Rails makes headlines down under

The Australian version of ComputerWorld has a great article about how Ruby on Rails is helping Spin Technologies migrate school portal schoolseek.com.au get off .NET. Jordan Brock speaks about how fast Rails is to get started with and recommends that others get going by doing a small application first. Good advice and great to see Rails making headlines down under.

Fast Rake Task Completion for Zsh

Those of you who love running Rake tasks but don’t like typing are in for a treat. Although there’s been task completion for Rake for a while now, most of the scripts for it are painfully slow, especially with Rails’ Rakefile.

Below is a small zsh completion script that uses a cache file (named .rake_tasks) to improve the performance of your tab keystrokes.

To use, throw it in your home folder somewhere and add source $HOME/.rake_completion.zsh to your .zshrc file.

A few disclaimers: Yes, it doesn’t work with lowercase named rakefile‘s. Only barbarians use such names though, so hopefully you won’t have a problem there. And no, it doesn’t complete the other assorted arguments that the rake command can accept, frankly because I rarely use them.

Without further ado, here’s the bytes.

_rake_does_task_list_need_generating () {
  if [ ! -f .rake_tasks ]; then return 0;
    accurate=$(stat -f%m .rake_tasks)
    changed=$(stat -f%m Rakefile)
    return $(expr $accurate '>=' $changed)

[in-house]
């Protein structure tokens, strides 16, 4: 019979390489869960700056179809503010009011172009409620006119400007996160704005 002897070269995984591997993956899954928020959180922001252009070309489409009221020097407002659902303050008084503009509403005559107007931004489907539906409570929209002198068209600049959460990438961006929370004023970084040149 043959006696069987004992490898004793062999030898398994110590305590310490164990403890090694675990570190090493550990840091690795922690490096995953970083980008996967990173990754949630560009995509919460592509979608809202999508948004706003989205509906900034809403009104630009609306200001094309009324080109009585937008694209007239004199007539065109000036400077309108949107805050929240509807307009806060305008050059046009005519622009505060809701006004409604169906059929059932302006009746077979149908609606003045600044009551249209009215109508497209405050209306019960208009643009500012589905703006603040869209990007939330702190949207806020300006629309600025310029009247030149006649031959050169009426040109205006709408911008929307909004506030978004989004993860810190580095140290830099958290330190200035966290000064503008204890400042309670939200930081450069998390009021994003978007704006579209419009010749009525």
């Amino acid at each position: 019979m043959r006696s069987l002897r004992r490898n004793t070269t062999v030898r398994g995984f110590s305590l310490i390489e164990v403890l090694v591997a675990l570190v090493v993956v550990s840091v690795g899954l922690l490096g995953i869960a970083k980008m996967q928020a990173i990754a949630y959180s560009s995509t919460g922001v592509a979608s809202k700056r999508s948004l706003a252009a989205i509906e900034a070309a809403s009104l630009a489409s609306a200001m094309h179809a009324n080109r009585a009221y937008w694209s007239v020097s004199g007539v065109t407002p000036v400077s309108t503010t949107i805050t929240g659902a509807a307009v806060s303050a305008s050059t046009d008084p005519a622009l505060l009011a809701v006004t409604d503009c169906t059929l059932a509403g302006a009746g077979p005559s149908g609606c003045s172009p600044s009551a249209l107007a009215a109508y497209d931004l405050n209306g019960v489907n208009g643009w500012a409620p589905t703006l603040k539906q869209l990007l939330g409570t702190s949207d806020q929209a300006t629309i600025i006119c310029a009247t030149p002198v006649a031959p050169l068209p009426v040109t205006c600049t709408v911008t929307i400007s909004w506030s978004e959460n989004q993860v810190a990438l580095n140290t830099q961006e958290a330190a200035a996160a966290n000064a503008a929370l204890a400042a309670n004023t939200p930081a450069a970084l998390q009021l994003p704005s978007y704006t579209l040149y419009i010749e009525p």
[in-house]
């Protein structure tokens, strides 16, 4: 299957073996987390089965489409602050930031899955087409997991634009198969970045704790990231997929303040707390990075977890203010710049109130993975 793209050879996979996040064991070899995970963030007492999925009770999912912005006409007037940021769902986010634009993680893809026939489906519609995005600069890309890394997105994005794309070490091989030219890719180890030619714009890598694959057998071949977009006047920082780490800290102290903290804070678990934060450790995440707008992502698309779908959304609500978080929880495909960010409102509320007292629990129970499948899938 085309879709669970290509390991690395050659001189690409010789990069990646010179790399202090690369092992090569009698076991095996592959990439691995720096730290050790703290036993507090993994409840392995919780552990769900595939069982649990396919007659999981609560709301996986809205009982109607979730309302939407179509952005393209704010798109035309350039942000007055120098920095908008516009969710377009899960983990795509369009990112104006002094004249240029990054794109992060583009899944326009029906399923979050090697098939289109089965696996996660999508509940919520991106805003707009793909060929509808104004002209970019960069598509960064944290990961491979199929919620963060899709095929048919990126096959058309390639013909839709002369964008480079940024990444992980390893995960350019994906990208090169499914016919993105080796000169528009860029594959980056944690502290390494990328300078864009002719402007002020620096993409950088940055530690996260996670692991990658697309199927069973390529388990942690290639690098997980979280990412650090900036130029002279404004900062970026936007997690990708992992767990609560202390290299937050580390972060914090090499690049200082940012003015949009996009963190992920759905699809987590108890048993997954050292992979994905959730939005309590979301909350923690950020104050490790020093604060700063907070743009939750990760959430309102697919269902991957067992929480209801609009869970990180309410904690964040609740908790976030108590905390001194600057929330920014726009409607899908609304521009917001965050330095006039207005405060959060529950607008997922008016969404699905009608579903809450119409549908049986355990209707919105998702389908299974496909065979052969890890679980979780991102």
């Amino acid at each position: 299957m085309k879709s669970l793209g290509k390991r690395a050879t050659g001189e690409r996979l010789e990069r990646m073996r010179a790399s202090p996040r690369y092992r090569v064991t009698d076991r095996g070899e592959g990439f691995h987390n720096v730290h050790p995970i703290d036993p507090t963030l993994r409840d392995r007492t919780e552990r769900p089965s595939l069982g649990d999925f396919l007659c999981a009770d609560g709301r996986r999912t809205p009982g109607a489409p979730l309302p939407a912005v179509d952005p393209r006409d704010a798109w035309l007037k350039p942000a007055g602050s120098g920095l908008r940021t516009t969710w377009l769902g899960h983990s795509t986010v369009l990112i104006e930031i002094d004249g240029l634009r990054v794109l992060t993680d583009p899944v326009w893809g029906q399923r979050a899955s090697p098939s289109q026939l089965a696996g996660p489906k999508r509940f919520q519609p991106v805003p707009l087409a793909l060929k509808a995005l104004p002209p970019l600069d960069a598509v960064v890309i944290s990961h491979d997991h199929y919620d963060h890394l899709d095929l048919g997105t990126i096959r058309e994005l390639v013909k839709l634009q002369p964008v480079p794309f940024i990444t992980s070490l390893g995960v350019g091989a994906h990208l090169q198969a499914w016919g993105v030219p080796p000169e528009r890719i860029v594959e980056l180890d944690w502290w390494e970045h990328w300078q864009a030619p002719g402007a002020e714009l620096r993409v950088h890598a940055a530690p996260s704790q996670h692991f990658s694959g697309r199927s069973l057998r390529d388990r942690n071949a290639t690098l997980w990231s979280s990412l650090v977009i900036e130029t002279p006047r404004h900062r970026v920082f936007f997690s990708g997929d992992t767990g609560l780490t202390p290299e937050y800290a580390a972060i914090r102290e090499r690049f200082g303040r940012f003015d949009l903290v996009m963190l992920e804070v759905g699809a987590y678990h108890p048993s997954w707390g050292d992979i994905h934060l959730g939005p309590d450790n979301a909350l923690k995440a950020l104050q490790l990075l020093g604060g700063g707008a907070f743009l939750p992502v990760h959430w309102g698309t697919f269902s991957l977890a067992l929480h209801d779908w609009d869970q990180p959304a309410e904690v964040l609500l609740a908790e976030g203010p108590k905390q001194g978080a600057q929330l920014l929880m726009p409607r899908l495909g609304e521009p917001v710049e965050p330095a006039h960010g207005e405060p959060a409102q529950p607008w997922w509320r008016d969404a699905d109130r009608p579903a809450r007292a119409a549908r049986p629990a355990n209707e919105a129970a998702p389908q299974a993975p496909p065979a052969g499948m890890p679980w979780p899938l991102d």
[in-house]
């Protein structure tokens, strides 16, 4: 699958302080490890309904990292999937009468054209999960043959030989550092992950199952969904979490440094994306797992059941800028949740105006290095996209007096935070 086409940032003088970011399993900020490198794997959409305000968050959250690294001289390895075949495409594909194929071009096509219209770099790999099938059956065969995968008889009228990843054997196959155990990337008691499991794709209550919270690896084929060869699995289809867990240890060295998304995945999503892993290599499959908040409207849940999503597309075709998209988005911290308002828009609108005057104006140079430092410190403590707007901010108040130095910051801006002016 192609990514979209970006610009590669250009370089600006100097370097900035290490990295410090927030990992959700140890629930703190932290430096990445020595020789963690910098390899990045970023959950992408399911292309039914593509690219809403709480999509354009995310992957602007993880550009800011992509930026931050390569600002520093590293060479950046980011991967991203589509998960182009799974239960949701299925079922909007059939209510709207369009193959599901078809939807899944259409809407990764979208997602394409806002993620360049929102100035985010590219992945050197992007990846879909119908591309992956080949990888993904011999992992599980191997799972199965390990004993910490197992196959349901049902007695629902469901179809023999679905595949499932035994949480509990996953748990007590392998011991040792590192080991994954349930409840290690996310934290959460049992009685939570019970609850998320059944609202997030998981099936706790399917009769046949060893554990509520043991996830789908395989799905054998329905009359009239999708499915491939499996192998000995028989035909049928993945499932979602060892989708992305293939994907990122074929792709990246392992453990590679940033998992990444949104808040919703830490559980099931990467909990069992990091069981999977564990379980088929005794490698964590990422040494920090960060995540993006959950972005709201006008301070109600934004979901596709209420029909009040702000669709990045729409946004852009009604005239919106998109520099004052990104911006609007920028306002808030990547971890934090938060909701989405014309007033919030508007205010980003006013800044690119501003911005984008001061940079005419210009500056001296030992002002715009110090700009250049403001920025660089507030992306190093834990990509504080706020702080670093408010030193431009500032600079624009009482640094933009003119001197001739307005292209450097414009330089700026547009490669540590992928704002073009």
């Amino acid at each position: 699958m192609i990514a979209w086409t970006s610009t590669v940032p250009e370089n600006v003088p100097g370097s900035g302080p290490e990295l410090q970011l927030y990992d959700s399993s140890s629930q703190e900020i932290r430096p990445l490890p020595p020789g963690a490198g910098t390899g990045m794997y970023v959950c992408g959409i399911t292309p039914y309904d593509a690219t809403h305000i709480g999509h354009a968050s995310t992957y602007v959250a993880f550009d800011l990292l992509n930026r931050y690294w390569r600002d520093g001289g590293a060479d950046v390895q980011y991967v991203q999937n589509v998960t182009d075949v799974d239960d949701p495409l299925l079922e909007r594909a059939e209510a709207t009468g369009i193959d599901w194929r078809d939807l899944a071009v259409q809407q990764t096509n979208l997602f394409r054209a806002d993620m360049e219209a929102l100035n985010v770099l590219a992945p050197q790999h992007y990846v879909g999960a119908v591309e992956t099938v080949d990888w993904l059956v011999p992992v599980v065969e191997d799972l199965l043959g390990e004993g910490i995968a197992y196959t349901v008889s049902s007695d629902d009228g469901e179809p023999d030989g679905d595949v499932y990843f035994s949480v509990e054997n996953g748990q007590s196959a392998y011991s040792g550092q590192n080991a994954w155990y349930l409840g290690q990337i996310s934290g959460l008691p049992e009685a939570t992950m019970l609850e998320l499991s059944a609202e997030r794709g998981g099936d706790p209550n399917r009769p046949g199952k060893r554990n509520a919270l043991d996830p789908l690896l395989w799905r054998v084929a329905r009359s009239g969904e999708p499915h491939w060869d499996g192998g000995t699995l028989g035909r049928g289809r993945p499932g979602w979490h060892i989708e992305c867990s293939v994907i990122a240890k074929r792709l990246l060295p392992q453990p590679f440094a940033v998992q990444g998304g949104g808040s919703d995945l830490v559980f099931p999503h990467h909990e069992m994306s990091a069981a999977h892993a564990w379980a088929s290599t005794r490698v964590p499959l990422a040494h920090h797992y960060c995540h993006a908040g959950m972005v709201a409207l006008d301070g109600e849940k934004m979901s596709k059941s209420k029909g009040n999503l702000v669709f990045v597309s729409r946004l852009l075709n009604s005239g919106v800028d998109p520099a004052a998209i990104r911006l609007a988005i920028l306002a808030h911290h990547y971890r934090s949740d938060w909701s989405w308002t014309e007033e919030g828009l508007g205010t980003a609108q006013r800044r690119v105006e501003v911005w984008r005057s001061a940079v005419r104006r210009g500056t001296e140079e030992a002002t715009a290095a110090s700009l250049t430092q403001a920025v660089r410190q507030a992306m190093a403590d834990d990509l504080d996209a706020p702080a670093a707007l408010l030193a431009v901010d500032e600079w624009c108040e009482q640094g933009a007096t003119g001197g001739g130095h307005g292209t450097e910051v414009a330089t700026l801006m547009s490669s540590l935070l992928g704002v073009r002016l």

_rake () {
  if [ -f Rakefile ]; then
    if _rake_does_task_list_need_generating; then
      echo "\nGenerating .rake_tasks..." > /dev/stderr
      rake --silent --tasks | cut -d " " -f 2 > .rake_tasks
    compadd `cat .rake_tasks`

compdef _rake rake

(Use at your own risk. Comments and improvements welcome.)

2.5 Million Requests

In case you were wondering if Rails can scale: Eric Hodel reports that the Robot Co-op served 2,587,240 requests through their Rails applications last Saturday.

Do you have any scalability stories to share?

Capistrano 1.1

Capistrano is a utility for executing tasks in parallel across multiple remote hosts. It was formerly known as SwitchTower.


gem install capistrano

Version 1.1 introduces a few changes:

  • The generated capistrano.rake file is simpler now than it used to be. You can easily append custom options to individual tasks now. For instance, if you want the deploy to be silent, instead of verbose, just add “-q” to the parameter list for that task.